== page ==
The British public wants to see improvements in pay and working conditions for NHS and social care staff before addressing their own personal healthcare needs, such as reducing wait times, according to a new report.
The study, from new charity Engage Britain, asked the UK public to rank a range of issues facing the nation in order of priority. The findings show that the challenges faced by the health and care sector have united the nation as the primary concern across all demographics.
When asked to list their top three priorities for health and care, almost two fifths (39%) state that improving pay and conditions for healthcare workers is among the most important.
Equally pressing is the need to address staff shortages in the NHS and social care, with 39% also featuring the issue in their top three.
Reducing wait times faced for GP and hospital appointments was found to be of lesser importance than addressing the challenges faced by those working in health and care, with only a third (33%) choosing access to timely care in their top three priorities for improving the system.
Engage Britain director, Julian McCrae, said: “Despite the portrayal of a divided nation, whichever way we look at our data – whether that’s by age, gender, location or political allegiances – concern for health and care access is ranked number one.
“It is encouraging to find many of us thinking of NHS and care staff before our own needs – their heroic behaviour throughout this pandemic has galvanised support for suitable pay and working conditions for those involved.”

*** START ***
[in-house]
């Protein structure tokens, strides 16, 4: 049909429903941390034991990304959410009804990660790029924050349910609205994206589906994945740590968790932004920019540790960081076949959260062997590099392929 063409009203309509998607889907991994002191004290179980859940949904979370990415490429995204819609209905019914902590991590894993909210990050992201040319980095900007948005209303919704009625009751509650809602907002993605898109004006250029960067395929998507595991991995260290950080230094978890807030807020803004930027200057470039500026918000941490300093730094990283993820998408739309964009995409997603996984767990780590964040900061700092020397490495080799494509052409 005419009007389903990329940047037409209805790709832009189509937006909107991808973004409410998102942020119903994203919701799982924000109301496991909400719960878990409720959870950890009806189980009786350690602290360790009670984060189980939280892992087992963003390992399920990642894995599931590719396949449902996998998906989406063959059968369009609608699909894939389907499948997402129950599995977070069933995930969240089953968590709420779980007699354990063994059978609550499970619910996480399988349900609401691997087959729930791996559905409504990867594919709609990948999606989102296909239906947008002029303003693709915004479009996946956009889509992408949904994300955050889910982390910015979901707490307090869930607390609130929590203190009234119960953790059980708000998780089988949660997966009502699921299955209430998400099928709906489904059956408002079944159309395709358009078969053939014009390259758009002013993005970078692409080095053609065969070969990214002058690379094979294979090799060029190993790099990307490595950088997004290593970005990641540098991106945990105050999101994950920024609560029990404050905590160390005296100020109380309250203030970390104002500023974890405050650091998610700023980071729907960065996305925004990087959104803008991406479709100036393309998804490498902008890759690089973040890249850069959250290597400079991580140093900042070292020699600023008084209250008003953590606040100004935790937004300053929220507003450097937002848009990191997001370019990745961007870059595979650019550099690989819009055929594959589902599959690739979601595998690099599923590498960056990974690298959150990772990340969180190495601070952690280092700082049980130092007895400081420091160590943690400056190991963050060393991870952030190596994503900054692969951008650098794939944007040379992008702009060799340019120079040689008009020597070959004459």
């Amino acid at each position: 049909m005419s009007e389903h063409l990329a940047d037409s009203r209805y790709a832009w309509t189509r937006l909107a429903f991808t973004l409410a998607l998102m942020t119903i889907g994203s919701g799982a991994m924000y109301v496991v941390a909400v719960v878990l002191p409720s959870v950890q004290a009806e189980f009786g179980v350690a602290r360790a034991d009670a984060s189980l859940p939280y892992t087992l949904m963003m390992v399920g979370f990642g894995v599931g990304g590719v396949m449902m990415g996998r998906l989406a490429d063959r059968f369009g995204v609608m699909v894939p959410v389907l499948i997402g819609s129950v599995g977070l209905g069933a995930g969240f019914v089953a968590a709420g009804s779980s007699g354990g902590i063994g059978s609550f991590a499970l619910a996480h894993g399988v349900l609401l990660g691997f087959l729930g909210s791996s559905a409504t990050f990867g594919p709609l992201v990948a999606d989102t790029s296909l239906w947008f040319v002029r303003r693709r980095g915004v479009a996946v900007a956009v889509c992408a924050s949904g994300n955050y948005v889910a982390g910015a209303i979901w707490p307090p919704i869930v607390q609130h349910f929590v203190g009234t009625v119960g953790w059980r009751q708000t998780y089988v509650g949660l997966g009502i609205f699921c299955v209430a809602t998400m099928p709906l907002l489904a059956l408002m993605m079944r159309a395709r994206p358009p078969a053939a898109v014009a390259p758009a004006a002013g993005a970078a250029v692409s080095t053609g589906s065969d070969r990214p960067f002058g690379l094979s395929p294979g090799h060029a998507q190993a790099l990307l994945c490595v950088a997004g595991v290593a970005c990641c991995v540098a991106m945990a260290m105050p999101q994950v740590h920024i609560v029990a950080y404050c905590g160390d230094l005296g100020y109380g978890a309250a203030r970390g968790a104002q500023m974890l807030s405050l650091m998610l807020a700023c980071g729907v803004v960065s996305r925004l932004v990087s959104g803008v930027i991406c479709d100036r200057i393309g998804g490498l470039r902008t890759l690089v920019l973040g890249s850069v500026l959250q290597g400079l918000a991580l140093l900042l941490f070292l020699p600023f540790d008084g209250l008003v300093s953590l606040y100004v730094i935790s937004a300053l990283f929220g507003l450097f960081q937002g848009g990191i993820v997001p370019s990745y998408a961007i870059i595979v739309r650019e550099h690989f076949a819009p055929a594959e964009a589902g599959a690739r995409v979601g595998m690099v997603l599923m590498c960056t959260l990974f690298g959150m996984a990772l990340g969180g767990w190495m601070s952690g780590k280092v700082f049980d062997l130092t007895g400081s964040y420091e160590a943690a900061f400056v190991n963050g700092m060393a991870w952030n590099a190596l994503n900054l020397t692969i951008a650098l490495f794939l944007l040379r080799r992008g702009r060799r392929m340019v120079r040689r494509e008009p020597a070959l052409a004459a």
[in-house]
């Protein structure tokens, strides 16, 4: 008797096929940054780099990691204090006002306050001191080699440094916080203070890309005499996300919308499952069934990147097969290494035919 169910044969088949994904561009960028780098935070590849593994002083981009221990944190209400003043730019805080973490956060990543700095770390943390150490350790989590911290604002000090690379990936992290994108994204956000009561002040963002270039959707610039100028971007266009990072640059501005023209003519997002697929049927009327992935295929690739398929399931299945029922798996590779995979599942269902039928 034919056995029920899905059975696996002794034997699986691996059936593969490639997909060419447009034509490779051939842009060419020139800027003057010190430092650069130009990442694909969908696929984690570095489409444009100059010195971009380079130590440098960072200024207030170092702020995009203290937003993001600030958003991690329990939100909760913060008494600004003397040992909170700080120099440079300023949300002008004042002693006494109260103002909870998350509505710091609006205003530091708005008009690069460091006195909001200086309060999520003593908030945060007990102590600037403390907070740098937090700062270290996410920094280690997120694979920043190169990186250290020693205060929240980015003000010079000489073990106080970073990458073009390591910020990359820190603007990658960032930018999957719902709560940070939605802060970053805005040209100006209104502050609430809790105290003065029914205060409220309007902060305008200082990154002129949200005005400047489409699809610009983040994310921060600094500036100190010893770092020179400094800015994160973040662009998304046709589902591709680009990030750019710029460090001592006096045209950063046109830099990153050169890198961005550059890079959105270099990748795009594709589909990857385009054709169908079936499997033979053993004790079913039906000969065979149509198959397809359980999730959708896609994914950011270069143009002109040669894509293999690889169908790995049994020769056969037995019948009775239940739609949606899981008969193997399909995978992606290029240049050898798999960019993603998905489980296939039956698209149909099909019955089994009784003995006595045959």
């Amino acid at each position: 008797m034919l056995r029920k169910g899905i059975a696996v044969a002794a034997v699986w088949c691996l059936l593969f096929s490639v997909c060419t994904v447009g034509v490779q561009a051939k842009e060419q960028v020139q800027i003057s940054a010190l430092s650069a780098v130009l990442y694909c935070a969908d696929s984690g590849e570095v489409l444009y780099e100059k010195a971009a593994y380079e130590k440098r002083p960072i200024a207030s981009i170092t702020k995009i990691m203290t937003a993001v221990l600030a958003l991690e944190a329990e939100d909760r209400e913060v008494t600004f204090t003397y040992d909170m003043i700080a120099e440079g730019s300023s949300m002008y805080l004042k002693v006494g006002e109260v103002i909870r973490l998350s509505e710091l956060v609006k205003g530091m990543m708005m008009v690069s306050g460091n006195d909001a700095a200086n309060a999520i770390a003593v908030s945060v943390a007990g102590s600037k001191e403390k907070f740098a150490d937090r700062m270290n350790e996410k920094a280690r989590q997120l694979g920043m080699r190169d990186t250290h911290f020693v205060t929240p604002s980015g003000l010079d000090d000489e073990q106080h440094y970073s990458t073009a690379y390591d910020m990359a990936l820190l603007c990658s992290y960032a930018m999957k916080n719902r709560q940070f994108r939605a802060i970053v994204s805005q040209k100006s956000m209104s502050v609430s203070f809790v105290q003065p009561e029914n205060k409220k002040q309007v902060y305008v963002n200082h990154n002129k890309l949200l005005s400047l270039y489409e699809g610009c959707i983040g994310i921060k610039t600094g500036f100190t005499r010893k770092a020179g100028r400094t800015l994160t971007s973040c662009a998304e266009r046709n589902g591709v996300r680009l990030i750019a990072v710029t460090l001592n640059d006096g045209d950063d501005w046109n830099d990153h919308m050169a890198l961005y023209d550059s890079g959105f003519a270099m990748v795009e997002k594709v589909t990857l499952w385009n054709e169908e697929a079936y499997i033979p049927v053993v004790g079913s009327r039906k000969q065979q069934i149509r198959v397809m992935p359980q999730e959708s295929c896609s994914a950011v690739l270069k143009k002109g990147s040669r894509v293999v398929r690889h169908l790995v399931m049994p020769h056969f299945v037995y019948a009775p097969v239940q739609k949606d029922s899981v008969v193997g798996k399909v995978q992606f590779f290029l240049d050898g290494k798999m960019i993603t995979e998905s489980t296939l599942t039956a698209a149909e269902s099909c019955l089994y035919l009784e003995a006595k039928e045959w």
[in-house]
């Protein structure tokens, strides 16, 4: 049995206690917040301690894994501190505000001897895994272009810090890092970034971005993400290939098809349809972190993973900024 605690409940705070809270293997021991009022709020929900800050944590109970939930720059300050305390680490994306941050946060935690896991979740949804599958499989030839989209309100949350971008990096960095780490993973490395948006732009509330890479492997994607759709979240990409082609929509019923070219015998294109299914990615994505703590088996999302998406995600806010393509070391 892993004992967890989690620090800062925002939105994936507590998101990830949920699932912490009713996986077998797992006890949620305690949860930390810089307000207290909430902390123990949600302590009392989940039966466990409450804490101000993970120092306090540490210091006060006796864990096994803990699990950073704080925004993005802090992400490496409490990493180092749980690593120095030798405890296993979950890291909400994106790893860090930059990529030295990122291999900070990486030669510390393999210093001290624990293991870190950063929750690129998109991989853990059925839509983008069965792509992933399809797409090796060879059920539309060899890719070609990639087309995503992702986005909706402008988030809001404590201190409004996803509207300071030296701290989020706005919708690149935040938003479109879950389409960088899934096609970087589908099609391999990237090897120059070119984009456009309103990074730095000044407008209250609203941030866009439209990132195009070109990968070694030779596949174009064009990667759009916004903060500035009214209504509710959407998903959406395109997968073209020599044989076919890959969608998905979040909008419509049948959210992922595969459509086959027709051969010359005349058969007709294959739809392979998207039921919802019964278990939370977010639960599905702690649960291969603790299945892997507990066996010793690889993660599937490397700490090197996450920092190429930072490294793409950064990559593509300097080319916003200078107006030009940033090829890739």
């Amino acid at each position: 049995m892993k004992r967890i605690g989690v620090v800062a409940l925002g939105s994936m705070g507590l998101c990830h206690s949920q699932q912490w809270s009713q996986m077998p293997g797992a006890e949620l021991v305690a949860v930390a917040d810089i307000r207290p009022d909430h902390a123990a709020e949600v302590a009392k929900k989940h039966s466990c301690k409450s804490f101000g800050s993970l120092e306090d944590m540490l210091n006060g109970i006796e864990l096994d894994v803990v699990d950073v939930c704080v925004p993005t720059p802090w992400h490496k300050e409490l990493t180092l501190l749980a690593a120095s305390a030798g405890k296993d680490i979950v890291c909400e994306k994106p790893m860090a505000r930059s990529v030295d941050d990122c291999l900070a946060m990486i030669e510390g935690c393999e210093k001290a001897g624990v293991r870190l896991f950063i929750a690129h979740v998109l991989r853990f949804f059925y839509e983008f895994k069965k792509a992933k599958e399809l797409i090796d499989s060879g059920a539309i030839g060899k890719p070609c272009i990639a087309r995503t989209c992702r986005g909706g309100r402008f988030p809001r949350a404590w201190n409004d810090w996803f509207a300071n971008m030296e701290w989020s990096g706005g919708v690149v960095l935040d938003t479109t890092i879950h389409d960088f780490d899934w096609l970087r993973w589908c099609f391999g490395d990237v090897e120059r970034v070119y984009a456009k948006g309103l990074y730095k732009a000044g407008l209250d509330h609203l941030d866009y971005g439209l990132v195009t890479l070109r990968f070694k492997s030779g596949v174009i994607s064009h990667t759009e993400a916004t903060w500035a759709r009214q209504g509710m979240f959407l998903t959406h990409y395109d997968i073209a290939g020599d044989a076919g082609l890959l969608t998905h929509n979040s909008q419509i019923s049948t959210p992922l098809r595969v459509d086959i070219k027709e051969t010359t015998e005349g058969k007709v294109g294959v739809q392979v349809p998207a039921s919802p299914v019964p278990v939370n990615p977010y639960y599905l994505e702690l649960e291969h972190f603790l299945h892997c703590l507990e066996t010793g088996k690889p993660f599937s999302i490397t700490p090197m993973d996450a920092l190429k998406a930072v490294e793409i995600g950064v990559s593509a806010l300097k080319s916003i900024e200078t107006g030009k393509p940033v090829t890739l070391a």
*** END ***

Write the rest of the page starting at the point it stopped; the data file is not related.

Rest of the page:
Addressing racial inequality linked to health and life expectancy was ranked as the lowest priority, with just 8% of respondents choosing this issue as one of their top three priorities. However, this was a higher priority issue for those from Black, Asian, Chinese, mixed-Ethnic, or other Ethnic backgrounds (not including White), where almost one in four prioritised investigating and addressing the inequalities linked to race (23%) in their top three priorities.
Meanwhile, two fifths (40%) of younger respondents (aged 18-34) ranked the need to increase mental health support in their top three priorities for improving health and care systems, compared to 16% of the older generation, aged 55 and over.
And when it came to providing additional funding to boost health and care services, older respondents were most likely to support an increase in taxes – three quarters (75%) of those aged 55 and over agreed with funding the NHS through increased tax revenue, compared to a lower 54% of those under 35-years-old.